Knee pain going down stairs, and as you go back up, is a common problem and can make life really tricky.
It is not surprising so many people complain of pain when you consider that the force going through the kneecap is 3.5x body weight when you come down the stairs.
That means for a person weighing 120lbs, as they come down, a force of 420lbs goes through the kneecap which has a contact surface area of only 12cm2.
Here we look at the common causes of knee pain coming down stairs and steps, how to reduce pain and improve function and share top tips on the best way to get up and down stairs if you suffer from knee pain.
In most cases knee pain going down stairs usually indicates a problem with the knee cap (patella) and how it moves. The kneecap is a small bone, shaped like an upside down triangle which sits in the patella groove at the front of the knee and glides up and down as the knee moves.
forces go through it with every day activities. As a result, the back
of the patella is lined with the thickest layer of cartilage in the
whole body as it is designed to withstand massive compressive forces.
Anything that interferes
with how the patella moves, or that affects the cartilage lining the
knee cap will magnify these huge forces and lead to knee pain going down
Let's take a look at the four most common causes of knee pain going down stairs:
Runners Knee, also known as Anterior Knee Pain or Patellofemoral Pain Syndrome, is the most common cause of knee pain going down stairs.
What is it: Runners Knee is a condition where there is a problem in the way the patella moves up and down
Causes: Muscle tightness/weakness, flat feet, abnormal anatomy
Symptoms: General ache and knee cap pain, grinding, mild swelling
Aggravating Activities: Repeated activities, stairs, prolonged inactivity
Who Does it Affect: Can affect anyone, at any age, whether they are active or not. Accounts for approximately 25% of all knee injuries seen in sports injury clinics
Learn More: in the Runners Knee section
What is it: Chondromalacia is a conditions where there is damage to the cartilage on the back of the kneecap
Symptoms: Achy knee cap pain, swelling, clicking/grinding
Aggravating Activities: Getting up from sitting, sports, pressure through the kneecap, stairs
Who Does it Affect: Most common in young, healthy people. More common in women.
Learn More: in the Chondromalacia Patella section
What is it: In osteoarthritis, there are degenerative changes (wear and tear) in the knee bones and cartilage of the knee
Symptoms: Morning stiffness, pain, swelling, clicking/grinding, reduced knee movements
Aggravating Activities: Worse after prolonged rest, activity, cold weather, stairs
Who Does It Affect: Most common over the age of 50
Learn More: in the Arthritis section
What is it: With Pes Anserine bursitis, the problem is not with the kneecap directly, but inflammation of the nearby pes anserine bursa, a small fluid filled sac that reduces friction between knee tendons and bone
Symptoms: Pain and swelling approximately 2-3 inches below the knee joint on the inner side of the knee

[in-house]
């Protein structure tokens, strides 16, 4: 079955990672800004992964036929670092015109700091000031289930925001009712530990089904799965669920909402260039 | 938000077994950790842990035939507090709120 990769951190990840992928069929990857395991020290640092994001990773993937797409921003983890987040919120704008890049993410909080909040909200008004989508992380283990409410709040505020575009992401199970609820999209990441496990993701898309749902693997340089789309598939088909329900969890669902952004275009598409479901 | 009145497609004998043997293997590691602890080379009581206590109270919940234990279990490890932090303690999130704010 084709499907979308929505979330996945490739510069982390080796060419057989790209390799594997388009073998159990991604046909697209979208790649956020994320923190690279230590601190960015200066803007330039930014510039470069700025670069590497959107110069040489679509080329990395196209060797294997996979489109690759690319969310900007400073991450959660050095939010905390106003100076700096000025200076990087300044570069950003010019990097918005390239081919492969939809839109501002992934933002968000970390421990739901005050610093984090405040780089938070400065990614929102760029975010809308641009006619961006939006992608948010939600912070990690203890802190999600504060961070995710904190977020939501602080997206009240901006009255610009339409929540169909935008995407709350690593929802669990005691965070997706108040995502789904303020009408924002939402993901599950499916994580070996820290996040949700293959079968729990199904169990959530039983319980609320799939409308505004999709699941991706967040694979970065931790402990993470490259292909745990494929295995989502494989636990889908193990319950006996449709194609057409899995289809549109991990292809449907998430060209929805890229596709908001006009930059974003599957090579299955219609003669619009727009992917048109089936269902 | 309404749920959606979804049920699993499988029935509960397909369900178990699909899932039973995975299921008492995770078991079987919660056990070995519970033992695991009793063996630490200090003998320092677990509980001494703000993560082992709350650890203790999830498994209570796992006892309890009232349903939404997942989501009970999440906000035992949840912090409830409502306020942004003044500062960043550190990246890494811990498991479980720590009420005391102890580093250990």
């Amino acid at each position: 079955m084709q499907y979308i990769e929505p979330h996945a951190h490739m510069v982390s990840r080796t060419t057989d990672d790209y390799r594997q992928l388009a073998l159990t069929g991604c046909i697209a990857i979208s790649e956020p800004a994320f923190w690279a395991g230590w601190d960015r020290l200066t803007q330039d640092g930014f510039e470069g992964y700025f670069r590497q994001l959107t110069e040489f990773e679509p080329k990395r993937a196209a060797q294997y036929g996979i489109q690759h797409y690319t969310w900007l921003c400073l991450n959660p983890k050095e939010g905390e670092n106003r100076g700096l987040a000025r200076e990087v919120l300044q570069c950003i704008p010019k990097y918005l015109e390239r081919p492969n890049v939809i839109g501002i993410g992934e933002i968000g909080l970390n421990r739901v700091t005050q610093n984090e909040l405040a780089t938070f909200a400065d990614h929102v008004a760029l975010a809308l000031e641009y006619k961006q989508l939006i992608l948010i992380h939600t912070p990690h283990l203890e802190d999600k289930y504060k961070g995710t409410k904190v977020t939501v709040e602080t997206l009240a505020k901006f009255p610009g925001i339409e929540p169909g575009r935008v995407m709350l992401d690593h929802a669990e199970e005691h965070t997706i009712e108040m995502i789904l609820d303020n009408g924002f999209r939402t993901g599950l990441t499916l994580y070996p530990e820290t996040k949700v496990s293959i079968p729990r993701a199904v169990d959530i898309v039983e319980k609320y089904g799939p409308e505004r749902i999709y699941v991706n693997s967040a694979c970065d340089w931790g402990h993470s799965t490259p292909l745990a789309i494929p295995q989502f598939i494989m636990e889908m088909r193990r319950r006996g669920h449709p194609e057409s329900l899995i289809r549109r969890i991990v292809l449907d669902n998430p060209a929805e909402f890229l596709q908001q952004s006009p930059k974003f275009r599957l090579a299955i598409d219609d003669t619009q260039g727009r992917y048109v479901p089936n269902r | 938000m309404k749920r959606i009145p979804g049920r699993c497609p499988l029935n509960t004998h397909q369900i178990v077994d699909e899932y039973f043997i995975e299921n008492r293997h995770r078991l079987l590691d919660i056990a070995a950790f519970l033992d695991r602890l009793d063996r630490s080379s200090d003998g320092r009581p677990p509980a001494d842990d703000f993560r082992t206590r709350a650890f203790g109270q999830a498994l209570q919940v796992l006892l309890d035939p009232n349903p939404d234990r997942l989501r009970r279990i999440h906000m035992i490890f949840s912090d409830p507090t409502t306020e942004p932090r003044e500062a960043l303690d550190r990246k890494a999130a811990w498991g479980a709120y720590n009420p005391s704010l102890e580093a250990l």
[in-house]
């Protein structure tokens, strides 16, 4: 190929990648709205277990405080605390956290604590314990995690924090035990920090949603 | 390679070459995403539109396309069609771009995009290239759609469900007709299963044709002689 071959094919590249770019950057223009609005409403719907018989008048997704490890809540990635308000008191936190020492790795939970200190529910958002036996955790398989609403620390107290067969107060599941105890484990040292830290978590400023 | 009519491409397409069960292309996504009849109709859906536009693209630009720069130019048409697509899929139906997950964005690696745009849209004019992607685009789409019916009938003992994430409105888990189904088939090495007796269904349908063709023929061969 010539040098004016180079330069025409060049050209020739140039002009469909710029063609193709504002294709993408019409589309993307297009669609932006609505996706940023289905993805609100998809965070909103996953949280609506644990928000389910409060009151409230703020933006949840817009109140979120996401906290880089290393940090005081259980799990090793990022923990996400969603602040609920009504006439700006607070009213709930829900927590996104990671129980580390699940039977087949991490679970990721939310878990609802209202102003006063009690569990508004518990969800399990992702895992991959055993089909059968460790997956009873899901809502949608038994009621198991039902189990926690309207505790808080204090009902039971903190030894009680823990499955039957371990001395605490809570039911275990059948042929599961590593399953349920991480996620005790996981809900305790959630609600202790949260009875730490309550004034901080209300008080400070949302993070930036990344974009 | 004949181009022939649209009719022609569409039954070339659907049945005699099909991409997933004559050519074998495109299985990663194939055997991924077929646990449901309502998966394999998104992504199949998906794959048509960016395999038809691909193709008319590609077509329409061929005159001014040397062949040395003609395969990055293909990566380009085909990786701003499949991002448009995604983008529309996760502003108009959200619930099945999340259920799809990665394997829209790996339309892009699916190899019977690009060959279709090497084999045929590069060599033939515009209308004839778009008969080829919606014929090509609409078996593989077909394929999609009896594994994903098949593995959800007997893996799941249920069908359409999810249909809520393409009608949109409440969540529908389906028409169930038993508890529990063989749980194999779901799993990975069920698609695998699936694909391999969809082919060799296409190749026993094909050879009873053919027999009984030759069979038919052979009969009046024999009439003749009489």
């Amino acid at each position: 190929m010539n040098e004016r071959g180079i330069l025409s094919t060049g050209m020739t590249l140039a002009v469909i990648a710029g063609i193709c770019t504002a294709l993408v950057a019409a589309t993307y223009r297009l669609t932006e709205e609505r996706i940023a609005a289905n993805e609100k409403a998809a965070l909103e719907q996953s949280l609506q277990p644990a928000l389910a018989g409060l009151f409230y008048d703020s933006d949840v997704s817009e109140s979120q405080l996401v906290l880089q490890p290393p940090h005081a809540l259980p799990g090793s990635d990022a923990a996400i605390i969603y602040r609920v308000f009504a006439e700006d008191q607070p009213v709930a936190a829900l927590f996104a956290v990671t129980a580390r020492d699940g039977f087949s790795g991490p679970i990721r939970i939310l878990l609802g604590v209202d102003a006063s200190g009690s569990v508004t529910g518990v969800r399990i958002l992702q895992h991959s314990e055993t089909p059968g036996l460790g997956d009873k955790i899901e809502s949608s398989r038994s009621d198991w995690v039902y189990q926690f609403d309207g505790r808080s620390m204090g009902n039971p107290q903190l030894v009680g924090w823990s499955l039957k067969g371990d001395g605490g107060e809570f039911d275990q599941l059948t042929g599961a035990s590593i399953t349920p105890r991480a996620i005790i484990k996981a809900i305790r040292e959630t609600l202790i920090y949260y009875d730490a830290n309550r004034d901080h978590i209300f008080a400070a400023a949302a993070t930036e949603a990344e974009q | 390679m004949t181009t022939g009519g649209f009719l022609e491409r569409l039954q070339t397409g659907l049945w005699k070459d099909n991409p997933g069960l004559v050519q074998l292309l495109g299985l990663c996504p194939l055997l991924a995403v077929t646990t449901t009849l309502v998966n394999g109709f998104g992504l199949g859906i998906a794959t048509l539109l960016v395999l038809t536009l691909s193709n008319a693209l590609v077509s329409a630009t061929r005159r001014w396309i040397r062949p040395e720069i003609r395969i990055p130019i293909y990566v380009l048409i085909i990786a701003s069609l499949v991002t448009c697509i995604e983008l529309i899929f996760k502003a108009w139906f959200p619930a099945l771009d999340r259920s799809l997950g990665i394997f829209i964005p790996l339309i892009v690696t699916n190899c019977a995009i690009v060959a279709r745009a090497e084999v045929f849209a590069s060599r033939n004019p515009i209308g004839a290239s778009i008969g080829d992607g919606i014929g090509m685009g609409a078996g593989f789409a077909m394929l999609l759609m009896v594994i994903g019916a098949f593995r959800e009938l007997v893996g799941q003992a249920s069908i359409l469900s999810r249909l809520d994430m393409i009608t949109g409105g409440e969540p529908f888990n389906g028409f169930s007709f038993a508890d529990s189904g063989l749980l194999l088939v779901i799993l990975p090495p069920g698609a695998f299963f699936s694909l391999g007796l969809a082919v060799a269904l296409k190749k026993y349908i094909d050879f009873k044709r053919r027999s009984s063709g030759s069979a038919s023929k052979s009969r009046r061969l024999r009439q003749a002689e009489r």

Aggravating Activities: Stairs (going up tends to be worse than coming down), sleeping on your side (due to pressure on the bursa), hamstring stretches
Who Does It Affect: Most common in overweight women, runners and swimmers (particularly breaststroke)
Learn More: In the Pes Anserine Bursitis section
People often don't realise quite how much the force through the knee varies in different situations. Let's have a quick look at the forces that go through the kneecap with different activities.
Walking: 0.5x body weight
Climbing Up Stairs: 2.5x body weight
Going Down Stairs: 3.5x body weight
Squatting: 7-8x body weight
It really highlights why some activities cause so much pain in the knees!
If you are suffering from knee pain going up and downstairs that just affects one knee, here's a top tip! It means going up one step at a time i.e. one foot moves up, then the other joins it on the same step and so on. It is a little slower than alternating feet with each step but it can make a real difference.
Going Upstairs: Step up first with your good leg, then follow onto the same step with your bad leg. Repeat all the way up
Coming Downstairs: Step down first with your bad leg, then follow onto the same step with your good leg. Repeat all the way down.
A simple way to remember it is "Good leg up to heaven, bad leg down to hell!"
Following this order on the stairs requires less knee movement and places less force through the affected knee. You'll be surprised how much difference it makes!
Holding on to a bannister/rail can also really help as it helps reduce the weight going through the knee.
You can learn more and find specific treatment ideas for whatever is causing your knee pain on stairs by using the links above for each condition.
course, lots of knee problems will feel worse on the stairs, but these
are the four problems where knee pain on stairs is one of the
most prominent features.
If none of these are sounding like your problem, visit the knee pain diagnosis
section, for help working out was is causing your pain, and to learn what you can do about it.
Page Last Updated: 29/11/2019
Next Review Due: 29/11/2021